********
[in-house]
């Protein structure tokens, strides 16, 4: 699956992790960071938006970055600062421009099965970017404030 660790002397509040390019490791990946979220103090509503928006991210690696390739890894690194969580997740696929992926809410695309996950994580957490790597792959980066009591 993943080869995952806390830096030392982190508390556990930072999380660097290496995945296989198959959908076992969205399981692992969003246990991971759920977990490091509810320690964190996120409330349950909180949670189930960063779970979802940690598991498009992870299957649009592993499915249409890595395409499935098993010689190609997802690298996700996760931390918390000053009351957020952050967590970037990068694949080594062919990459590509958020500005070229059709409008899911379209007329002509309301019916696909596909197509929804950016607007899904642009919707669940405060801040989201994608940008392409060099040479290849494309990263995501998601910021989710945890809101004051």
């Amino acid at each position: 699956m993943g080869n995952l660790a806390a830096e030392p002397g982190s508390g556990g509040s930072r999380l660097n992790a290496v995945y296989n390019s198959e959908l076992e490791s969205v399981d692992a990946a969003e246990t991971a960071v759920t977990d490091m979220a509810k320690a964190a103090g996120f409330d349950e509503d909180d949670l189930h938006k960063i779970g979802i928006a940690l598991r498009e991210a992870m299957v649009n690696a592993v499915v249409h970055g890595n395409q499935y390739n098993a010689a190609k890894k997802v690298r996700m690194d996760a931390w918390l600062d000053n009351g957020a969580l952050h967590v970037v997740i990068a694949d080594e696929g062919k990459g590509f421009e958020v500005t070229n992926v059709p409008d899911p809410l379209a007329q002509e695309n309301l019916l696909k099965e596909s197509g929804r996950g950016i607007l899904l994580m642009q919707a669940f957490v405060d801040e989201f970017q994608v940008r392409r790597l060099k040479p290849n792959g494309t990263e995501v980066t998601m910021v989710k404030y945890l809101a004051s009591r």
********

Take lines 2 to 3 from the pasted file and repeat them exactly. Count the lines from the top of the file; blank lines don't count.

């Protein structure tokens, strides 16, 4: 699956992790960071938006970055600062421009099965970017404030 660790002397509040390019490791990946979220103090509503928006991210690696390739890894690194969580997740696929992926809410695309996950994580957490790597792959980066009591 993943080869995952806390830096030392982190508390556990930072999380660097290496995945296989198959959908076992969205399981692992969003246990991971759920977990490091509810320690964190996120409330349950909180949670189930960063779970979802940690598991498009992870299957649009592993499915249409890595395409499935098993010689190609997802690298996700996760931390918390000053009351957020952050967590970037990068694949080594062919990459590509958020500005070229059709409008899911379209007329002509309301019916696909596909197509929804950016607007899904642009919707669940405060801040989201994608940008392409060099040479290849494309990263995501998601910021989710945890809101004051």
């Amino acid at each position: 699956m993943g080869n995952l660790a806390a830096e030392p002397g982190s508390g556990g509040s930072r999380l660097n992790a290496v995945y296989n390019s198959e959908l076992e490791s969205v399981d692992a990946a969003e246990t991971a960071v759920t977990d490091m979220a509810k320690a964190a103090g996120f409330d349950e509503d909180d949670l189930h938006k960063i779970g979802i928006a940690l598991r498009e991210a992870m299957v649009n690696a592993v499915v249409h970055g890595n395409q499935y390739n098993a010689a190609k890894k997802v690298r996700m690194d996760a931390w918390l600062d000053n009351g957020a969580l952050h967590v970037v997740i990068a694949d080594e696929g062919k990459g590509f421009e958020v500005t070229n992926v059709p409008d899911p809410l379209a007329q002509e695309n309301l019916l696909k099965e596909s197509g929804r996950g950016i607007l899904l994580m642009q919707a669940f957490v405060d801040e989201f970017q994608v940008r392409r790597l060099k040479p290849n792959g494309t990263e995501v980066t998601m910021v989710k404030y945890l809101a004051s009591r």